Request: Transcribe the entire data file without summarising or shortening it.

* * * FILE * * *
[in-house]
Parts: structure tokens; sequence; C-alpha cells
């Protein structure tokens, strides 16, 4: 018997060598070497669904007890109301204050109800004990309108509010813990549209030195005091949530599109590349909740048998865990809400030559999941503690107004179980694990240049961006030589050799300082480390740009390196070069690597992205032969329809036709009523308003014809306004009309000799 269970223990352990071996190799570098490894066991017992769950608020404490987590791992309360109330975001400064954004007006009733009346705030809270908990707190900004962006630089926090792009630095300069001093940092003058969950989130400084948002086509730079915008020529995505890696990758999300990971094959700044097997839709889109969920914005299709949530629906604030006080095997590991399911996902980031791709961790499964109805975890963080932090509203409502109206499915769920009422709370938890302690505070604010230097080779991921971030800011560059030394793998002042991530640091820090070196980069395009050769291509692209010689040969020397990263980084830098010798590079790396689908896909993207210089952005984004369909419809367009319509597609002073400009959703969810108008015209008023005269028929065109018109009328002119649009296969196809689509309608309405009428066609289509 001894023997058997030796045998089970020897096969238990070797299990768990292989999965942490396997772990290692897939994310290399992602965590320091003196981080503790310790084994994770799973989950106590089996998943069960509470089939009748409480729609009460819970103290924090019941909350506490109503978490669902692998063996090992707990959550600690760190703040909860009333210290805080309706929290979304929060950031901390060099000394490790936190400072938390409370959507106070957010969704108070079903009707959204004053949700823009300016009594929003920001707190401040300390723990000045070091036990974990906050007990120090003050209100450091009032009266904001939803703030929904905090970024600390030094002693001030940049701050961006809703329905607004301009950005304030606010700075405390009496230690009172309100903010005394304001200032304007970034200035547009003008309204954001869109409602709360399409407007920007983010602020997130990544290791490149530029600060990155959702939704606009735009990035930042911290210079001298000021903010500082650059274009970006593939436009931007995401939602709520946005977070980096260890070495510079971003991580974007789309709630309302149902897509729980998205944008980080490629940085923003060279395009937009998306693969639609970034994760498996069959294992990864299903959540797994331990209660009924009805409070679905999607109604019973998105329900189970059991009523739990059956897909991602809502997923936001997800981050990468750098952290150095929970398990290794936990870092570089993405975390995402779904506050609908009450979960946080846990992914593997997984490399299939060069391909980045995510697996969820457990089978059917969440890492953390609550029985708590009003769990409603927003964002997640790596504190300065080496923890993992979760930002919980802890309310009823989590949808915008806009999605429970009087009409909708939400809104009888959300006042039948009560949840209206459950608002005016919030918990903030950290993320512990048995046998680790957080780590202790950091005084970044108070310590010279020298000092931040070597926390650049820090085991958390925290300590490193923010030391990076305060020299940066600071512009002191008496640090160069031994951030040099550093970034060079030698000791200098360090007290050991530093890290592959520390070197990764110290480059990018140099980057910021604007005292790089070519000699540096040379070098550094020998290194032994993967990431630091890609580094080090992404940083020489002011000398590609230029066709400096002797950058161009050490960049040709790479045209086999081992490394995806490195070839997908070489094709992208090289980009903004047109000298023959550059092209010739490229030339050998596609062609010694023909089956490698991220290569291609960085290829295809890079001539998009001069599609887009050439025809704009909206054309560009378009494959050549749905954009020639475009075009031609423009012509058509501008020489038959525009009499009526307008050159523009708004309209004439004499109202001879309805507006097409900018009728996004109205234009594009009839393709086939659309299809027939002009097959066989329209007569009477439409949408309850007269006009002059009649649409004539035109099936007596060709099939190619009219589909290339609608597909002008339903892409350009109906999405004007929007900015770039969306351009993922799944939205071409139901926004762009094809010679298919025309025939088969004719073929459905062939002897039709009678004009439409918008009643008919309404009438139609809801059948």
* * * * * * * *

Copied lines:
[in-house]
Parts: structure tokens; sequence; C-alpha cells
């Protein structure tokens, strides 16, 4: 018997060598070497669904007890109301204050109800004990309108509010813990549209030195005091949530599109590349909740048998865990809400030559999941503690107004179980694990240049961006030589050799300082480390740009390196070069690597992205032969329809036709009523308003014809306004009309000799 269970223990352990071996190799570098490894066991017992769950608020404490987590791992309360109330975001400064954004007006009733009346705030809270908990707190900004962006630089926090792009630095300069001093940092003058969950989130400084948002086509730079915008020529995505890696990758999300990971094959700044097997839709889109969920914005299709949530629906604030006080095997590991399911996902980031791709961790499964109805975890963080932090509203409502109206499915769920009422709370938890302690505070604010230097080779991921971030800011560059030394793998002042991530640091820090070196980069395009050769291509692209010689040969020397990263980084830098010798590079790396689908896909993207210089952005984004369909419809367009319509597609002073400009959703969810108008015209008023005269028929065109018109009328002119649009296969196809689509309608309405009428066609289509 001894023997058997030796045998089970020897096969238990070797299990768990292989999965942490396997772990290692897939994310290399992602965590320091003196981080503790310790084994994770799973989950106590089996998943069960509470089939009748409480729609009460819970103290924090019941909350506490109503978490669902692998063996090992707990959550600690760190703040909860009333210290805080309706929290979304929060950031901390060099000394490790936190400072938390409370959507106070957010969704108070079903009707959204004053949700823009300016009594929003920001707190401040300390723990000045070091036990974990906050007990120090003050209100450091009032009266904001939803703030929904905090970024600390030094002693001030940049701050961006809703329905607004301009950005304030606010700075405390009496230690009172309100903010005394304001200032304007970034200035547009003008309204954001869109409602709360399409407007920007983010602020997130990544290791490149530029600060990155959702939704606009735009990035930042911290210079001298000021903010500082650059274009970006593939436009931007995401939602709520946005977070980096260890070495510079971003991580974007789309709630309302149902897509729980998205944008980080490629940085923003060279395009937009998306693969639609970034994760498996069959294992990864299903959540797994331990209660009924009805409070679905999607109604019973998105329900189970059991009523739990059956897909991602809502997923936001997800981050990468750098952290150095929970398990290794936990870092570089993405975390995402779904506050609908009450979960946080846990992914593997997984490399299939060069391909980045995510697996969820457990089978059917969440890492953390609550029985708590009003769990409603927003964002997640790596504190300065080496923890993992979760930002919980802890309310009823989590949808915008806009999605429970009087009409909708939400809104009888959300006042039948009560949840209206459950608002005016919030918990903030950290993320512990048995046998680790957080780590202790950091005084970044108070310590010279020298000092931040070597926390650049820090085991958390925290300590490193923010030391990076305060020299940066600071512009002191008496640090160069031994951030040099550093970034060079030698000791200098360090007290050991530093890290592959520390070197990764110290480059990018140099980057910021604007005292790089070519000699540096040379070098550094020998290194032994993967990431630091890609580094080090992404940083020489002011000398590609230029066709400096002797950058161009050490960049040709790479045209086999081992490394995806490195070839997908070489094709992208090289980009903004047109000298023959550059092209010739490229030339050998596609062609010694023909089956490698991220290569291609960085290829295809890079001539998009001069599609887009050439025809704009909206054309560009378009494959050549749905954009020639475009075009031609423009012509058509501008020489038959525009009499009526307008050159523009708004309209004439004499109202001879309805507006097409900018009728996004109205234009594009009839393709086939659309299809027939002009097959066989329209007569009477439409949408309850007269006009002059009649649409004539035109099936007596060709099939190619009219589909290339609608597909002008339903892409350009109906999405004007929007900015770039969306351009993922799944939205071409139901926004762009094809010679298919025309025939088969004719073929459905062939002897039709009678004009439409918008009643008919309404009438139609809801059948």